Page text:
As my description above tells you, I am a musician. So I should have been all over the Grammys last Sunday night. The truth of the matter is that I didn't have time. I not only fruitlessly searched for a new leather handle for my pedalboard (looks like a steel suitcase), but I took the time to write another song that popped in my head the other day called Use What You Got.
So by the time I got back the Grammys were over and I passed out on the couch watching what I always do - Comedy Central. I wake up and see something, I hate to say, I wished I didn't see - Ray Charles sweeping the Grammys.
Now, I have nothing against Ray at all - I cry every time I hear that voice sing America the Beautiful. I think Ray was one of the most amazing musicians of our time. And while I understand an academy's desire to showcase and offer awards to a recently departed genius, this was not the album or the time to do such a thing.
I got the album Genius Loves Company, and while it was a cool album, it really wasn't the best album of the year. My question would now be - if this is what the Recording Academy says is the best album of the year, what does that say for music in 2004? To me, it would say that it was an abysmal year.
If anything, this year's awards ceremony proved to me beyond a shadow of a doubt that the Grammys, while it may once have awarded excellence, only awards political correctness while occasionally awarding excellence, just so it doesn't offend anyone. I would rather have Ray Charles honored for what he did while alive than shower him with the same number of trophies as Michael Jackson got for Thriller only because the legend surprisingly passed on recently. I would venture that Ray's album probably would not have gotten as many nominations, much less awards, if he were alive today.
None of this is to slight Ray and his musical contributions. The man is a legend, an icon, and a revolutionary when stuff like that mattered. If anything, this should be a clear indication as to how music and art is perceived today - nobody will touch you if you try to do something controversial or out of the ordinary, but they will eulogize you with awards and adulations when you are long gone.
Ray Charles may be beloved today, but way back when, he was vilified for his merging of R&B and gospel to produce what we call today soul music. People said he was desecrating God's music, but luckily, the music he wrote was so timeless and so important and loved, he got his accolades as he was moving on up in the business. Many artists today don't get that kind of treatment. Rare is the Norah Jones in today's business.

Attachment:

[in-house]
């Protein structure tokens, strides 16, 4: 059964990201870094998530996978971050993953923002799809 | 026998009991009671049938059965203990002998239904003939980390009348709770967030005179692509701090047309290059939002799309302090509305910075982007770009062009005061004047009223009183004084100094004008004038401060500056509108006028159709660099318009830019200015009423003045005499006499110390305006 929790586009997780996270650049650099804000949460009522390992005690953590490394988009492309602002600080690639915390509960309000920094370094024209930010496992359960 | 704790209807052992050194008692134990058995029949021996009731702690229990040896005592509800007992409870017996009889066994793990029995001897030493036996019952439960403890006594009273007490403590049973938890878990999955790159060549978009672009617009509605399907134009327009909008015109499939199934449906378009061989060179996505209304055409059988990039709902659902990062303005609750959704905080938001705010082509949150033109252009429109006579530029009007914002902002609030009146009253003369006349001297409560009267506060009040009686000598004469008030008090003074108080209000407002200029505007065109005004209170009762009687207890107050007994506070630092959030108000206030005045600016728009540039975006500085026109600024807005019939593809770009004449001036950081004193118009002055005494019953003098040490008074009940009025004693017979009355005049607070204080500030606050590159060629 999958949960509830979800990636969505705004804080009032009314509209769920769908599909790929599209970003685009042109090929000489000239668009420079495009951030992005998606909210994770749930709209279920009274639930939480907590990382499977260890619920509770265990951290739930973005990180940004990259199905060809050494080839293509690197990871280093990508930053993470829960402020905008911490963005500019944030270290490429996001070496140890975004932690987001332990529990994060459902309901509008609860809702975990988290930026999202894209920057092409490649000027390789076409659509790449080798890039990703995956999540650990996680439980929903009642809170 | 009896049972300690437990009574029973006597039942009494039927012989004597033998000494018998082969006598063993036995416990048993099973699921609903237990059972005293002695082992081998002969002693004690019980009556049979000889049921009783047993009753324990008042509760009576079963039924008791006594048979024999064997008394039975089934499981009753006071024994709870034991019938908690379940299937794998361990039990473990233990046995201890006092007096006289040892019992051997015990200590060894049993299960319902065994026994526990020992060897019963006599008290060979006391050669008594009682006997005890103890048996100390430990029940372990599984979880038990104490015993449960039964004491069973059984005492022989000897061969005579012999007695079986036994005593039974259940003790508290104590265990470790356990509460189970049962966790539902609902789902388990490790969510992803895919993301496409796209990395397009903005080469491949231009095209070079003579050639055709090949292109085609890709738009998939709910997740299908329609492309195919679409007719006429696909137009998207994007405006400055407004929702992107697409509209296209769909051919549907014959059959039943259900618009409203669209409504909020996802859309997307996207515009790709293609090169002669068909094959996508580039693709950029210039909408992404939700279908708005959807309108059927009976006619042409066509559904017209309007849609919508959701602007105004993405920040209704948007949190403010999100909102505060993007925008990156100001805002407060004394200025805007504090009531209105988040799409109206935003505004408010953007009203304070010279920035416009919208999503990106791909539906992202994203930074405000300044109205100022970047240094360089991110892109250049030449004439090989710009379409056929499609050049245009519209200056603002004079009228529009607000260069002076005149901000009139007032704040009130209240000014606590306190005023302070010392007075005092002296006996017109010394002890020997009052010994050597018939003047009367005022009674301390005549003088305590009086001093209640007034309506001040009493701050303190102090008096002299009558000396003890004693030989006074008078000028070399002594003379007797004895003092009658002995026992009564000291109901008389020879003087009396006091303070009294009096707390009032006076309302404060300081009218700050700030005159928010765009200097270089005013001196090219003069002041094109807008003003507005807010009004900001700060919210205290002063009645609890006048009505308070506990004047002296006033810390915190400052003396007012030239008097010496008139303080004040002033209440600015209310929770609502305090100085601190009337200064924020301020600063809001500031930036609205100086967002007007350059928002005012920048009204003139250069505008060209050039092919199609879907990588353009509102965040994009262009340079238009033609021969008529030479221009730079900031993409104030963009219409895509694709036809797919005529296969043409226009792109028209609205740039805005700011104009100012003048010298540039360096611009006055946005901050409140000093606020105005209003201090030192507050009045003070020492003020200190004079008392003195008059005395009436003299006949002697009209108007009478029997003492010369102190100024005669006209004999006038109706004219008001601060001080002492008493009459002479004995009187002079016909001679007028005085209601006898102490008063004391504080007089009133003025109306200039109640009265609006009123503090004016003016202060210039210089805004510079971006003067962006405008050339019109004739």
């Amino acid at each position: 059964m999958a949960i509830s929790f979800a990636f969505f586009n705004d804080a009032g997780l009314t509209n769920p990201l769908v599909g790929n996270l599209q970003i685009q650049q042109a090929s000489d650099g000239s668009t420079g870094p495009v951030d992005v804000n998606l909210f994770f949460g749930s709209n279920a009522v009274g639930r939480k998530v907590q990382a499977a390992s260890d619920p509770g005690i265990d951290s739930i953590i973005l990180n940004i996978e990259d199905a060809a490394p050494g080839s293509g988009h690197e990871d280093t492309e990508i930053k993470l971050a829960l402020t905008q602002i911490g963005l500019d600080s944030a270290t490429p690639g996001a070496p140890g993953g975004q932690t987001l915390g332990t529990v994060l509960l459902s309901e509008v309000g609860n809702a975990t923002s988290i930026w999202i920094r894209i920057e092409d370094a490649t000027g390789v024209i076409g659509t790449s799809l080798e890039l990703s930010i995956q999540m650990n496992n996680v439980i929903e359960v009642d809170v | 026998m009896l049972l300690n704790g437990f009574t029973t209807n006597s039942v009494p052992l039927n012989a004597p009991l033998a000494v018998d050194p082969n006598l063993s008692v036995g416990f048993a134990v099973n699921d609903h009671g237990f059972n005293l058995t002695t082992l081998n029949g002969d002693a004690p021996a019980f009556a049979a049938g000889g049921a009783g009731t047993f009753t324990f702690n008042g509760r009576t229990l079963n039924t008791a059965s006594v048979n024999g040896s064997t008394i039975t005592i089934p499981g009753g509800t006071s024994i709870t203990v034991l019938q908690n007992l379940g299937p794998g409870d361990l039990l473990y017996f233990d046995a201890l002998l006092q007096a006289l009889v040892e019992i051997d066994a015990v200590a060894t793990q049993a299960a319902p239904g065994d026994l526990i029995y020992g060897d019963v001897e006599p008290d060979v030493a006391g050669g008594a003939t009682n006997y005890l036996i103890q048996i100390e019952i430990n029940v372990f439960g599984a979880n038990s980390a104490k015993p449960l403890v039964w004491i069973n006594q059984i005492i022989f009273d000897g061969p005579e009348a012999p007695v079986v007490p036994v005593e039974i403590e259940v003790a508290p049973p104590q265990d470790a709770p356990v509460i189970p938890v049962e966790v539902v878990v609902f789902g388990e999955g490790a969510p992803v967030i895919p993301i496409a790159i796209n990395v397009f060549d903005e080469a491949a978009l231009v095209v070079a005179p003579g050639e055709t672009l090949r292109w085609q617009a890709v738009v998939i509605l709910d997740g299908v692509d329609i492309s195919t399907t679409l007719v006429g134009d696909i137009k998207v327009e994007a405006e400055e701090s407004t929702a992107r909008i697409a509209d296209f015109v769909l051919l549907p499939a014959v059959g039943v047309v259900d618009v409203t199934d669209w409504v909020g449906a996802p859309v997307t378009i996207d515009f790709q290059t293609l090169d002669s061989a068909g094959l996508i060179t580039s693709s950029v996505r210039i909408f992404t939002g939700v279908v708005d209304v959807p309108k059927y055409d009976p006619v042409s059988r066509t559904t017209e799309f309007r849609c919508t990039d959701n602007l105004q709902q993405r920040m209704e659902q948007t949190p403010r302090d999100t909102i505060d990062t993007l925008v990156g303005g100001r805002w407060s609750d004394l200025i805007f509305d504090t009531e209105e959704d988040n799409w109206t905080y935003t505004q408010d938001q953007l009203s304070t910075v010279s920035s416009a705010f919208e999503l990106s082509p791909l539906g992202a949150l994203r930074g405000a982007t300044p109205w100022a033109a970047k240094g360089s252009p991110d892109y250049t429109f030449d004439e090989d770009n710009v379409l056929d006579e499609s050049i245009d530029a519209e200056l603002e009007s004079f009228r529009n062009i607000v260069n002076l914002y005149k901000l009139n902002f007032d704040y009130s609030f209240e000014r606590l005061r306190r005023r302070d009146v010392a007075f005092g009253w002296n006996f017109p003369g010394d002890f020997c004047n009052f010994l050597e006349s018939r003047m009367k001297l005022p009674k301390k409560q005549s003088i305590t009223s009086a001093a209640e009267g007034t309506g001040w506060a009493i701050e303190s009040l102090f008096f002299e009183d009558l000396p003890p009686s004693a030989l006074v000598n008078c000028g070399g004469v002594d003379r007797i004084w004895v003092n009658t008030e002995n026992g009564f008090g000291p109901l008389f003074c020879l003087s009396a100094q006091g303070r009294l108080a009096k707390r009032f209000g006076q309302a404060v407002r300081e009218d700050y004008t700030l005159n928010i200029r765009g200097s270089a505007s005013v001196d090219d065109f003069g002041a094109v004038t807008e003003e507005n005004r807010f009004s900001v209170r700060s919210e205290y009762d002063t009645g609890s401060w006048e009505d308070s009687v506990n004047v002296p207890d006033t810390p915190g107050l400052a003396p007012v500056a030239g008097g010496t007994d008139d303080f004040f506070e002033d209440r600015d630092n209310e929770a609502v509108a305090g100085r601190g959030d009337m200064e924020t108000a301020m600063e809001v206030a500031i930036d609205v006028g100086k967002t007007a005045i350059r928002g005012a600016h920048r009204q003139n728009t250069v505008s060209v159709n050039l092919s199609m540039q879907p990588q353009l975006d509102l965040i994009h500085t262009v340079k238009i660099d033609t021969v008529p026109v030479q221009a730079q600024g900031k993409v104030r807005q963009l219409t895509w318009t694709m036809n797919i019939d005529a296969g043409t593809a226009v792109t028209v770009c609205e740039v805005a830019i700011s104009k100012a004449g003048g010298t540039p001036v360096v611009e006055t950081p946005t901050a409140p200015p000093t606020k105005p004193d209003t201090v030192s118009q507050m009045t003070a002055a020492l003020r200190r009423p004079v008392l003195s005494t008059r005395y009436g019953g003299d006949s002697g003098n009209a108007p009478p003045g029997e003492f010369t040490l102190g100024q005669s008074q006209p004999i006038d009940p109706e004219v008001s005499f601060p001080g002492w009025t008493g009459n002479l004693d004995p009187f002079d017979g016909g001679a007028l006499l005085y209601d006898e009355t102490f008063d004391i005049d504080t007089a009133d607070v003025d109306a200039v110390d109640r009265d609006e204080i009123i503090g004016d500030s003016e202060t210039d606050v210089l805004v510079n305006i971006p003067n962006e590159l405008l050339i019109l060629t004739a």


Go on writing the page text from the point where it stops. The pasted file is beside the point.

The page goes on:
As far as the Grammys go, as important an honor it is to receive one (and I hope to have my own trophy someday), they haven't gotten the memo that award ceremonies today have changed drastically. As far as format goes, the ceremony seems to be stuck in the past. Some may find that refreshing, others find it boring or unimportant.
But what's worse is that the perception of politics involved in the distribution of awards taints the power that the award itself gives to the recipients then, now, and the future. The Academy Awards lost oodles of respect years ago for a variety of reasons. Some wondered why the romantic comedy/drama Shakespeare in Love won Best Picture over Saving Private Ryan, of which some declared the first 40 minutes to be some of the best filmmaking ever. Spielburg's Director Oscar may have cooled things down, but when Jim Carrey was snubbed of an Oscar nod for his portrayal of Andy Kaufman in Man on the Moon, that was the last straw for me and many other Oscar watchers.
Today, we view the Academy Awards as one big political back-scratch for many of today's actors, actresses, and directors. This may be the year that Martin Scorsese finally wins his Oscar, but even though I haven't seen the Aviator, I would think he should have gotten one already by now for one of many other works he has done. If the Oscars wanted to redeem my faith in them for awarding excellence, they should give it to Jamie Foxx for Ray, not because of the legend's passing, but because Jamie was phenomenal in that role. Now if they give Ray the Best Picture trophy, even if Foxx gets the Oscar, the political bug will have bit again, as Million Dollar Baby and Sideways, just to name two, were much better overall pictures than that one. But I digress...
Award ceremonies today for the big two - Grammys and Oscars - are big lessons in political correctness. The less amount of people you offend the better, they say, or at least by their actions they say. But as I mentioned, the short-term gain may have long-term consequences, such as the awards no longer being taken seriously. The Grammys today are STILL trying to recover from their massive debacle of awarding Jethro Tull the Best Hard Rock Album award the first year they issued it.
Some good moments and recognitions still come through, but the Grammys continue down the path that is sure to continue to turn off many watchers to the point that the award itself becomes irrelevant to the majority. They are still somewhat taken seriously, but a decline in ratings and acknowledgment of the accolades is not a healthy sign for the most important awards show for music. The last thing the deteriorating music industry wants is for its most beloved award to become an irrelevant hunk of metal that awards the most connected and deserving more than the best musician, writer, performer, or artist that year. This year, it moved closer to the former than the latter, and if they aren't careful, the industry will not have any symbol left to honor those that deserve immediate recognition, which is about the only thing keep it afloat.